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Cattle Farmers Prepare For Cold Winter Weather

BILLINGS, Mo. -- Farmers are used to working long days... But in the midst of the cold snowy forecast, cattle farmers have been putting in extra hours and money to gear up for the early wintry weather.
BILLINGS, Mo. -- If cows could speak, they would call free stalls a luxury.

"We've got 152 free stalls in here," said farmer Brad Groves of Groves View Farm in Billings. "It's for cows to come in and lay dont to get out of the weather."

Free stalls are one of the options for cattle to beat this weekend's forecast of  snow and bitter cold. But their survival and thrival ultimately lies in the hands of farmers.
 
For farmers like Groves, preparation began at 4 am Friday morning. There are about 500 cattle that reside at Groves View Farm. To ensure that the cows make it through the cold snap, groves has gone through his checklist-- adding extra bedding to keep temperatures warmer, additional feed to provide more energy for his cows to brave the cold, and checking his electric water heaters to prevent water from freezing.

"It heats the water," said Groves. "It'll never freeze."

And the littlest ones on the farm are given extra care in cold weather. Berta is one of the 60 calves on the farm. She's about 12 days old, and to keep warm, she has an insulated calf coat, plenty of bedding, and extra food.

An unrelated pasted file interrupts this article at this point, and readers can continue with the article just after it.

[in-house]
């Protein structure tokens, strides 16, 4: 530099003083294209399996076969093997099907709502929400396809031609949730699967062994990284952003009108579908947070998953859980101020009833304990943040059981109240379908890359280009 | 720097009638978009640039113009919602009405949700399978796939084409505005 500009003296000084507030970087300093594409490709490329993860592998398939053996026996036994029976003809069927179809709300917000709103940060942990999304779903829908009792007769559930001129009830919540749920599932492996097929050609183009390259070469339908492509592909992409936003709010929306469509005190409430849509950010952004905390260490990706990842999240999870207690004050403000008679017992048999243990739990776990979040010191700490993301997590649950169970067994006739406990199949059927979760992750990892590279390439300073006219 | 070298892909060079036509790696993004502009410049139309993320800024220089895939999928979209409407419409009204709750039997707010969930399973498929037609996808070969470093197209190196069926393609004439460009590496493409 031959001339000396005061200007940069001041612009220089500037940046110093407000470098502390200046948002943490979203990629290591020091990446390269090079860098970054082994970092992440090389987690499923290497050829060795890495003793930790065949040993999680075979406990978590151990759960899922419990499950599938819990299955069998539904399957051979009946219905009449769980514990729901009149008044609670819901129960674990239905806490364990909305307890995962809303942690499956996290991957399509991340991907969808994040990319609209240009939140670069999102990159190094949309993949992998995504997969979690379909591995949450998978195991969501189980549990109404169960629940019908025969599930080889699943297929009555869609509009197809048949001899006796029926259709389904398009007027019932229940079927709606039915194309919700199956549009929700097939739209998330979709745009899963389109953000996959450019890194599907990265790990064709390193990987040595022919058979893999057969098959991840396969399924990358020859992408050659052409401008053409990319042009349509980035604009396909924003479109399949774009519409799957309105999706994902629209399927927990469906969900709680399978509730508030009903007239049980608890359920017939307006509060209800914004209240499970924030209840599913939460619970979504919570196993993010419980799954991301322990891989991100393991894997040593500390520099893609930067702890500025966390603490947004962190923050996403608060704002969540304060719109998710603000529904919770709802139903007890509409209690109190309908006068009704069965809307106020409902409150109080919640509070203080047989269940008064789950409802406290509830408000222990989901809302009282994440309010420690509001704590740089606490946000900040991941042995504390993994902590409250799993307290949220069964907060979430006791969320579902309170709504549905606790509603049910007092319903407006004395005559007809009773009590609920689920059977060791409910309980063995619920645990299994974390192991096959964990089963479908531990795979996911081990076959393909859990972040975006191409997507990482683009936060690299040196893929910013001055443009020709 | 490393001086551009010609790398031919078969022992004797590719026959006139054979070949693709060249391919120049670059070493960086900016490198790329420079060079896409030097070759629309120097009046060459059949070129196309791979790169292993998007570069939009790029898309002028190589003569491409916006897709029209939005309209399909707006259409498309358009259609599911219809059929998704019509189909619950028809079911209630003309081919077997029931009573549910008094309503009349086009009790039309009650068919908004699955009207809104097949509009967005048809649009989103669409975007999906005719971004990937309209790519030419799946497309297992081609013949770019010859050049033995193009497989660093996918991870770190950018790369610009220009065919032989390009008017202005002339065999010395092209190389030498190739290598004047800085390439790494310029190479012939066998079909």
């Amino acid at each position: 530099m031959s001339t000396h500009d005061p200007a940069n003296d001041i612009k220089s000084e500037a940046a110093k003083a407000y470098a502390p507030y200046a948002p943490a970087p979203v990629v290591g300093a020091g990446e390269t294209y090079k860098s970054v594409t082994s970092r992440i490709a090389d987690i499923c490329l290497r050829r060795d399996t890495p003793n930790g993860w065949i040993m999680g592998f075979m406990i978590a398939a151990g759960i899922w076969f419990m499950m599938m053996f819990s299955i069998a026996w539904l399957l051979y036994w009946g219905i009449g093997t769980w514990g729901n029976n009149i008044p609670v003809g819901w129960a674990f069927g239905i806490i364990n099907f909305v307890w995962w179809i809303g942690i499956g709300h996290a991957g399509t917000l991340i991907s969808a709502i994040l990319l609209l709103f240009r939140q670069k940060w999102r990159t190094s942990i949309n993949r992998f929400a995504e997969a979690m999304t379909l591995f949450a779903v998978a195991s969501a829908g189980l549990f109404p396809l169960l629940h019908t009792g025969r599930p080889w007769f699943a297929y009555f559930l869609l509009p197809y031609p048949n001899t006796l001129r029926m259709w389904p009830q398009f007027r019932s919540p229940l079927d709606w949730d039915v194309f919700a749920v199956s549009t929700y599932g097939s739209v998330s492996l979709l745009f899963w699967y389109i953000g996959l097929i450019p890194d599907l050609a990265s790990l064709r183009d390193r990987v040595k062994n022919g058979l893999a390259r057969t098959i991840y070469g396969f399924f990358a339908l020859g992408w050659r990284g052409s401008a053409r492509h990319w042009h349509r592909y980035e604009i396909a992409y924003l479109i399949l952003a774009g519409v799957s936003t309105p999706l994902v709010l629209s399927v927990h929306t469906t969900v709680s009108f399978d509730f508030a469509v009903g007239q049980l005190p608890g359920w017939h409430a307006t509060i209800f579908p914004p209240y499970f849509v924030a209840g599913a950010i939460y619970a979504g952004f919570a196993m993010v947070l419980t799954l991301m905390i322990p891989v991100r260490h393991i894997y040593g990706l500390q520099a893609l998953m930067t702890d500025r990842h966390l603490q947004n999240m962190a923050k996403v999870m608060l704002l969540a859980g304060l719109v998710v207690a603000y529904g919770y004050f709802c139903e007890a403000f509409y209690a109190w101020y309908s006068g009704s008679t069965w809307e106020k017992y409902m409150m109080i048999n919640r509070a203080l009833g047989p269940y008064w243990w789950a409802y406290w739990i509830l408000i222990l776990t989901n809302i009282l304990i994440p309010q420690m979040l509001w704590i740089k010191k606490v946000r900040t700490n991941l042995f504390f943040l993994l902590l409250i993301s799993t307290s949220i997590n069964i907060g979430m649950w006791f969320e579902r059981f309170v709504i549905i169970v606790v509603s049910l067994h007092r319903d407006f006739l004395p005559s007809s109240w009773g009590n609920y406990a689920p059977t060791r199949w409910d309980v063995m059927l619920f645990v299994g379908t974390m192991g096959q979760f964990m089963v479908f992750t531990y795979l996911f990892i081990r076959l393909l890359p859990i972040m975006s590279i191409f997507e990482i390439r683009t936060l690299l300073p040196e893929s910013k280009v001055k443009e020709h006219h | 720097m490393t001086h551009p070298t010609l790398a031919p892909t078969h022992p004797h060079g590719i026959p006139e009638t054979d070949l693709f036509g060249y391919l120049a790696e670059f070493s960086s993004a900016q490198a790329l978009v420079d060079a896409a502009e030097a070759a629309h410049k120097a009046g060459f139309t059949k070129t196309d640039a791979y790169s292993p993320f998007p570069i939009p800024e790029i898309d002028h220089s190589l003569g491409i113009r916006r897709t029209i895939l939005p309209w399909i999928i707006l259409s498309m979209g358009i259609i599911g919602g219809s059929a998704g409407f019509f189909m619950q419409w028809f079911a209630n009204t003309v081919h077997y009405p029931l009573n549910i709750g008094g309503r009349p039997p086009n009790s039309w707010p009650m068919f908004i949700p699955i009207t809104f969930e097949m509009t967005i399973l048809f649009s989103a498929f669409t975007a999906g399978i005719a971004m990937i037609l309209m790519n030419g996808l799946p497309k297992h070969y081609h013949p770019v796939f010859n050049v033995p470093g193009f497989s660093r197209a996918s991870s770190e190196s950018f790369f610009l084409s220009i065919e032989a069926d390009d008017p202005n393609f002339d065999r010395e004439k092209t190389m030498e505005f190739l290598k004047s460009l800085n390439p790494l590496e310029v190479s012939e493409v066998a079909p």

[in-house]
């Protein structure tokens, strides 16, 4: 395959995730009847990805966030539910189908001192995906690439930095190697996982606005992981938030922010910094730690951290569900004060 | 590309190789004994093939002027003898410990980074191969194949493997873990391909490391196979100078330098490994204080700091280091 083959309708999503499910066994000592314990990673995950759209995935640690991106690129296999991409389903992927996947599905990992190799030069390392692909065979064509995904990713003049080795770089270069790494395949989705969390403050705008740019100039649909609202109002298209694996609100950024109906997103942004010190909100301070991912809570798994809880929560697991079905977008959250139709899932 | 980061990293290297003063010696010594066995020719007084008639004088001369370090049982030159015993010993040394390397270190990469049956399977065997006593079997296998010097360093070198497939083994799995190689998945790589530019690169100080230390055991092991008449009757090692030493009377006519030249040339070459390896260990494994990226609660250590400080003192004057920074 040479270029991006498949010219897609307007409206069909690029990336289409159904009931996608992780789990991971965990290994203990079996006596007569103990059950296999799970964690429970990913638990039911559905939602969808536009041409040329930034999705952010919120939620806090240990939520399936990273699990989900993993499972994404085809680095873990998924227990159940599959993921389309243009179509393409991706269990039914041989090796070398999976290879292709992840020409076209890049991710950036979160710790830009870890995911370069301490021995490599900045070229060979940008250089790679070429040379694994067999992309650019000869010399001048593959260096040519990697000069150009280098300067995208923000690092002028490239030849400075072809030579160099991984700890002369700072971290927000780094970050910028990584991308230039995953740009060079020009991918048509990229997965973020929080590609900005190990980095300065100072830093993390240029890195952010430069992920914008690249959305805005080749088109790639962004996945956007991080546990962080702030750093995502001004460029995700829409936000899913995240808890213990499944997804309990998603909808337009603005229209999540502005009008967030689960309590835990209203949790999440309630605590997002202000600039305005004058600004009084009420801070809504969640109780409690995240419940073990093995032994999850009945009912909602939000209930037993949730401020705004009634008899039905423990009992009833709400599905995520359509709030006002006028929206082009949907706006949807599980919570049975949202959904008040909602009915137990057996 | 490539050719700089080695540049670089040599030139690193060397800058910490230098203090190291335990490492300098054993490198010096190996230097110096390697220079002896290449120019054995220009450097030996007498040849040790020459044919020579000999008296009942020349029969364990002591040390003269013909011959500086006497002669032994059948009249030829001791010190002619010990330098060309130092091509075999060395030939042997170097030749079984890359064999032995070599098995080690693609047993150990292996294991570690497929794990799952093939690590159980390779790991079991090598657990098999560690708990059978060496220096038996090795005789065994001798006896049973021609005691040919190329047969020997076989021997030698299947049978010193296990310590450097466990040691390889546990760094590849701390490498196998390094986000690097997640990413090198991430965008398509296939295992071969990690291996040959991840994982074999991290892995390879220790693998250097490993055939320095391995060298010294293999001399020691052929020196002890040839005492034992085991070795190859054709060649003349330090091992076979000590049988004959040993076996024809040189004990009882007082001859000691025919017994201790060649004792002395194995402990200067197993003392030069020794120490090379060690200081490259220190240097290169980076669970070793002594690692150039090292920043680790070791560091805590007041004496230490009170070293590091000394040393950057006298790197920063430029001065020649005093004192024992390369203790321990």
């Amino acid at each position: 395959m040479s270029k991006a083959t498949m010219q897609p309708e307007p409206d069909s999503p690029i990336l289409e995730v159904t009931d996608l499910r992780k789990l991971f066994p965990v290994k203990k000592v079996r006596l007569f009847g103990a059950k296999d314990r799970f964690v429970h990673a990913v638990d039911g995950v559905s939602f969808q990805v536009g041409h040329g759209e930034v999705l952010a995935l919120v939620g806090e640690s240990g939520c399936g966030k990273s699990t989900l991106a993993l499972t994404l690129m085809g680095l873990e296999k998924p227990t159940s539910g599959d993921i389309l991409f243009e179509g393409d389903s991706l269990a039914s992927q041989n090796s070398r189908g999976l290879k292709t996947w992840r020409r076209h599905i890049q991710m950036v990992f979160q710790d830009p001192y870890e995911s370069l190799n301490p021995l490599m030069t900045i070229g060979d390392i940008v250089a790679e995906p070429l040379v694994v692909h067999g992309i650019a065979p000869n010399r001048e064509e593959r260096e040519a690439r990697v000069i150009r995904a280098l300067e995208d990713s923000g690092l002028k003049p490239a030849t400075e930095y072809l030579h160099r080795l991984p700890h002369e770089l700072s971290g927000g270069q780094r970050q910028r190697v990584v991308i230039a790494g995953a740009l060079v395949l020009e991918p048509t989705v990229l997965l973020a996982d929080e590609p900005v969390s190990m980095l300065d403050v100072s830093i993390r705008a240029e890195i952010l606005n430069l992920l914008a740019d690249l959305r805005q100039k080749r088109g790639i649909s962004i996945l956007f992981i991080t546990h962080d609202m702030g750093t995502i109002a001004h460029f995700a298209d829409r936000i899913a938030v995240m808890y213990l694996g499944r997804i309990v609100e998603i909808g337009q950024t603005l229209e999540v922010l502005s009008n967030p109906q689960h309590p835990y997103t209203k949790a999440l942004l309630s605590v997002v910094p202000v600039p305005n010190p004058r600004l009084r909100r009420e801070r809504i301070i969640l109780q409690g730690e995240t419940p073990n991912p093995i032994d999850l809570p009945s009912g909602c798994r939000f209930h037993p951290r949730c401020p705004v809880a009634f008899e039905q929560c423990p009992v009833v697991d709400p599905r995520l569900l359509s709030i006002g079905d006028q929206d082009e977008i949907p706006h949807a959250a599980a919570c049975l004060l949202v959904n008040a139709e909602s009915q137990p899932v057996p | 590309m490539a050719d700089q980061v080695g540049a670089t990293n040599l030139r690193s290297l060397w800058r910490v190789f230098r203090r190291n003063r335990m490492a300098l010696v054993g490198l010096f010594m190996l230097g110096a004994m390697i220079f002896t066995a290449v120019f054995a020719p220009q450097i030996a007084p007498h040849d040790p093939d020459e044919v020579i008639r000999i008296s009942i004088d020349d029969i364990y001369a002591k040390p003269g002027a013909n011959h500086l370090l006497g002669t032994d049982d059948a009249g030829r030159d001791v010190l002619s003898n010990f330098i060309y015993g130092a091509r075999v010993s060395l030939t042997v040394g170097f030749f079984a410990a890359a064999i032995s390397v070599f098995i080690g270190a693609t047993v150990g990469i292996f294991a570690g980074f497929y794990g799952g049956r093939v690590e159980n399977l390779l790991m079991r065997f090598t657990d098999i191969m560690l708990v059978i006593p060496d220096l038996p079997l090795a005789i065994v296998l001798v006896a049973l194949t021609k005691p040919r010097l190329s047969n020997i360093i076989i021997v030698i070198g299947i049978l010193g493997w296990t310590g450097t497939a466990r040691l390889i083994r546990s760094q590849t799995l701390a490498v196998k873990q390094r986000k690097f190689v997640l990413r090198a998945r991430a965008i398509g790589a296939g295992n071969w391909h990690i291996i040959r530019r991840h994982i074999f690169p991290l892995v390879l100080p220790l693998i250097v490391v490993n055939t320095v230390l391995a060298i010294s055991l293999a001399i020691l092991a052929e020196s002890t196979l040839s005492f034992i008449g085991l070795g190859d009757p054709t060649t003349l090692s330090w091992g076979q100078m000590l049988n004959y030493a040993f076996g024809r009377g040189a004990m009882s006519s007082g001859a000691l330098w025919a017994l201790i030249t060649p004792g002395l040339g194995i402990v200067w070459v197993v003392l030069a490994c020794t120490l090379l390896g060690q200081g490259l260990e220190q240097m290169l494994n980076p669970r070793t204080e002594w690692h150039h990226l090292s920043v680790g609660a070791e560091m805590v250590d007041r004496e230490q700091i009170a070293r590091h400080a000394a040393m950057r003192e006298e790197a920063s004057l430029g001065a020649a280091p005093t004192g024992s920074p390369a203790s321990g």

The added care and preps for the bitter cold has tacked on additional costs for cattle farmers like Grove.

"I would say it has cost $1,000 to $1,500 extra this year in bedding," said Grove. "We went through four huge pallets of shaving already, and bought another four today."

And it's not only the money that farmers must take into consideration, but also the time.

"The biggest challenge is the time," said Grove. "It could take an extra two horus to do bedding and take care of them. A 12-hour day turns into a 15 hour day pretty quick."

But in the end, Grove said all the extra effort put into protecting his cattle is worth the sacrifice.

"You've got to be dedicated. They're what makes your livng," said Grove. "The more you take care of them, the more they're going to take care of you in the production."


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